(‘S e) Leanabh an aigh an leanabh bh’aig Mairi,
(A) Rugadh ‘san stabull, Righ nan Dul,
Thainig do’n fhasach dh’fhulang ‘nar n-aite,
Is sona do’n aireamh bhiteas dha dluth.

Infant of wonder, infant of Mary,
Born in a stable, Lord* over all,
Came from on high to hear our transgressions,
Happy are those who may on Him call.

Is ann an Iudea chualas an sgeulachd
As binne r’a eisdeachd na teudan ciuil,
Armailt na Flaitheis is ainglean Neimh
Ag ard-mholadh Dhe ‘s a’seinn a chliu.

Town in Judea* echoes the tidings,
Sweeter than music's trembling chords;
Armies of angels, hosts of the Highest,
Loudly are lauding God, the Lord.

Iriosal, striochdach thainig an Ti so,
‘S deacair dhomh innseadh meud a chliu;
Prionnsa na sithe a rugadh mar chiochran
Ann an staid iosal is gun mhuirn.

L: Lowly and humble He came to save us,
Boundless His power and mighty His name,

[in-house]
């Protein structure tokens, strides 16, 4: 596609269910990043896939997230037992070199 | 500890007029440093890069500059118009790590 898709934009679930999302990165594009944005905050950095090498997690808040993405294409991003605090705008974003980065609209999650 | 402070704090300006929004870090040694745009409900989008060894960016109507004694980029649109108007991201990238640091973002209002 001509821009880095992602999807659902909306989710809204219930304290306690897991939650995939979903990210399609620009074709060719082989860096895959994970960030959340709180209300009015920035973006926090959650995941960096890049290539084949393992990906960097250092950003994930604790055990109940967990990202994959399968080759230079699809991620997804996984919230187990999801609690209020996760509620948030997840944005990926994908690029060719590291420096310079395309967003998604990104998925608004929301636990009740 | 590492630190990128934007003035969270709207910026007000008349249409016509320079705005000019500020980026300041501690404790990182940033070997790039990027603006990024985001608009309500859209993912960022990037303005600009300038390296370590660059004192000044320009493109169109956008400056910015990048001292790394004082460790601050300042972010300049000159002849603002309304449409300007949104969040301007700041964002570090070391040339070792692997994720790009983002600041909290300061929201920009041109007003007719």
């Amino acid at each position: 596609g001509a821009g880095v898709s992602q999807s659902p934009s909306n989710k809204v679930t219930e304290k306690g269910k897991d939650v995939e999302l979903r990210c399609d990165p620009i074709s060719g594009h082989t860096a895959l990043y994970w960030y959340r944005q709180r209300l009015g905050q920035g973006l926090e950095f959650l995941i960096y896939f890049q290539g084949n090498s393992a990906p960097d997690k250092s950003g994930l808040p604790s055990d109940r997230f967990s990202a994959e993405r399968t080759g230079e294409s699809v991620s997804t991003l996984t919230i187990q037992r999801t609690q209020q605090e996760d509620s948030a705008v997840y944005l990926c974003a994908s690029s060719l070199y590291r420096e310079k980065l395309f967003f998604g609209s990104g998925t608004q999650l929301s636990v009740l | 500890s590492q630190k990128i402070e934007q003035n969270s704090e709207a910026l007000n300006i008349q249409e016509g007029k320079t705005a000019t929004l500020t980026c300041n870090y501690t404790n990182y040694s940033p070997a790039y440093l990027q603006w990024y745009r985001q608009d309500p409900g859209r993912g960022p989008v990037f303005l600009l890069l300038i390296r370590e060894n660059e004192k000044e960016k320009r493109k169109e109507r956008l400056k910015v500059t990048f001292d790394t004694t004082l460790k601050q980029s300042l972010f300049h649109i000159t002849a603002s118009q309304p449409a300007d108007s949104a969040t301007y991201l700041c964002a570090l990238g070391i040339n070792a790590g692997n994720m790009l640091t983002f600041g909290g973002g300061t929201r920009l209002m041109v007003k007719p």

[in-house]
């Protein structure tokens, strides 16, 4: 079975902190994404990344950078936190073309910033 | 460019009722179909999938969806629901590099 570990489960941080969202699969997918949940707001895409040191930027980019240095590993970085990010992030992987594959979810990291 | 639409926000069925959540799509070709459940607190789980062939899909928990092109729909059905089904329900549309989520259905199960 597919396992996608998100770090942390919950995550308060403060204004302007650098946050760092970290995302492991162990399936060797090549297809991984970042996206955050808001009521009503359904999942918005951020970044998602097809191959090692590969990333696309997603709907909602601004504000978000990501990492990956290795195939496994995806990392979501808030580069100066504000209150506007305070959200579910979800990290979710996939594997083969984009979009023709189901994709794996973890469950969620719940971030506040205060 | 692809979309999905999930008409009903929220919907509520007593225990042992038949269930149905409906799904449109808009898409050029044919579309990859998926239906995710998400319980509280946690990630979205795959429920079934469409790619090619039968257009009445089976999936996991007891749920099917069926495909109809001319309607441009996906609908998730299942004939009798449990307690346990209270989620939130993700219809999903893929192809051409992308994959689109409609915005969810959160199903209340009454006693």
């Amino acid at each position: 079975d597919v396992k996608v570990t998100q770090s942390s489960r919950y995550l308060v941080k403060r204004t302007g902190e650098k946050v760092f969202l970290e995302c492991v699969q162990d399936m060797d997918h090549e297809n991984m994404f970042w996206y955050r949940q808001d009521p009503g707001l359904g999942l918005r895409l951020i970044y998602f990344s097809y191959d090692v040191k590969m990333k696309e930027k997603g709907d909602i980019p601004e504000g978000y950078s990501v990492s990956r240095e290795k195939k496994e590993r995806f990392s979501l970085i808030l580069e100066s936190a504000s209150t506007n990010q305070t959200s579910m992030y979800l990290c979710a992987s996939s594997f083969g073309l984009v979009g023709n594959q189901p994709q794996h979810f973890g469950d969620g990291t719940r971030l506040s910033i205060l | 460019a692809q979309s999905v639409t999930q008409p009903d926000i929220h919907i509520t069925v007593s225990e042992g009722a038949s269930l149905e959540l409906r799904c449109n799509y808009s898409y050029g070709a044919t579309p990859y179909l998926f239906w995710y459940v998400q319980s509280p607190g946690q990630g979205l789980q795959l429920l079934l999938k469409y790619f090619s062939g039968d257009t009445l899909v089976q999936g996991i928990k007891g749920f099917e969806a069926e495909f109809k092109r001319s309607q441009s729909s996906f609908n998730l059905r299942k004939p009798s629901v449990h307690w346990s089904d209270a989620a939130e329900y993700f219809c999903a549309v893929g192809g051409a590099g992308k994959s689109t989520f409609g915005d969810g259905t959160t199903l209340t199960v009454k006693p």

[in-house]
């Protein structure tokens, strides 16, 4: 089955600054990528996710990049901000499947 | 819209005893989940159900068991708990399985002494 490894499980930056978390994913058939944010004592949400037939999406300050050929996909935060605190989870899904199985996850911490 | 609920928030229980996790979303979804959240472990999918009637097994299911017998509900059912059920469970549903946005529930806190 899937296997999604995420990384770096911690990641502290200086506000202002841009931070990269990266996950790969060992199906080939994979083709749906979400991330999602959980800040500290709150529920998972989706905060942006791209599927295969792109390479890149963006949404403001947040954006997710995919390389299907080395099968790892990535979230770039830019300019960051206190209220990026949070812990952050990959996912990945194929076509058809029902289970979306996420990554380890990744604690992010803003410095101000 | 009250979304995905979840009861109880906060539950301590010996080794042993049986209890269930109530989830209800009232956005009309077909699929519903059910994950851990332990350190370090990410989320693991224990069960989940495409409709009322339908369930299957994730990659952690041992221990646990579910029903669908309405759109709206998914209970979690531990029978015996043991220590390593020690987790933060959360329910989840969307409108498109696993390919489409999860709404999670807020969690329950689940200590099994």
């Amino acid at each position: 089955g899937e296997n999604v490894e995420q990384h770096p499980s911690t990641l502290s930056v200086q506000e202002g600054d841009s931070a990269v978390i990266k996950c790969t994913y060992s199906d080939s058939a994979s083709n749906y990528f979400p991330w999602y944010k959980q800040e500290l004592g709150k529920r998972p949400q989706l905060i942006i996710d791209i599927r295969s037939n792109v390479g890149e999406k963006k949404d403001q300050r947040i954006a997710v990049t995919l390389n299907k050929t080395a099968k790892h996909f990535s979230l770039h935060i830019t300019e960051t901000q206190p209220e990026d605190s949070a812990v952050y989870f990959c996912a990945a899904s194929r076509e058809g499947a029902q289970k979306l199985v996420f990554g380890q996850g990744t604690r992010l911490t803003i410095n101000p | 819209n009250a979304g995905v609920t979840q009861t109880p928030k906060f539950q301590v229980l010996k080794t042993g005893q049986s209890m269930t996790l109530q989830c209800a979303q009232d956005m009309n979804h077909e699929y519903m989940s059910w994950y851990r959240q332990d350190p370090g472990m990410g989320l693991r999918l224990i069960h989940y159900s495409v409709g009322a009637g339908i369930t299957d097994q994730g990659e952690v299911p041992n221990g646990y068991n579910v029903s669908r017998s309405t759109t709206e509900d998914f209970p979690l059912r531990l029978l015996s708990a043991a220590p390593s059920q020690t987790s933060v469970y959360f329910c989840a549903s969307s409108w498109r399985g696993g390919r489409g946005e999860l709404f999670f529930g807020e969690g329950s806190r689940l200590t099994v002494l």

Prince* of peace, He was born of a virgin
In lowly estate without pomp or acclaim.

Eisdubh an fhuaim le sgeula nam buadh
A dh’aithris na buchaillean o thus:
“Gheibh sibh an t-Uan ‘s a’phrasaich ‘na shuain,
‘S e shaoras a shluagh le buaidh is le cliu.”

L: List to the sound and the tale of His glory
That to the shepherds there was told:*
“The Lamb will be found asleep in a manger,
He who will save us from Satan’s fold.”

‘S e teachgdaire ‘n aigh a thainig o’n airde
A dh’innis le gradh na bha ‘na run:
“Geibh sibh ‘san stabull ‘m fochar a mhathar
Naoidhean thug barr air cach gach uair.”

L: The herald of tidings wondrous and joyful
Came from on high his good news to bear:
“There in the stable next to his mother,
Your mighty savior, beyond compare.”*

“Seallaibh ged tha e ‘m prasaich ‘san stabull,
An armailt ro-laidir air a chul:
Ainglean o’n airde a’frithealadh dha-san,
Cumhachd is gras is gradh ‘na ghnuis.”

L: “Behold though you find Him asleep in a stable,*
Mighty His army stands in its place,*
Angels from heaven haste to attend Him,
Power and grace and love in his face.”*

Ged a bhiodh leanaban aig righribh na talmhainn
Le greadhnachas garbh ‘s le anabarr muirn,
‘S gearr gus am falbh iad ‘s fasaidh muirn,
An ailleachd ‘s an deabh a’searg ‘s an uir.

S: Scions of kings, though greeted with grandeur,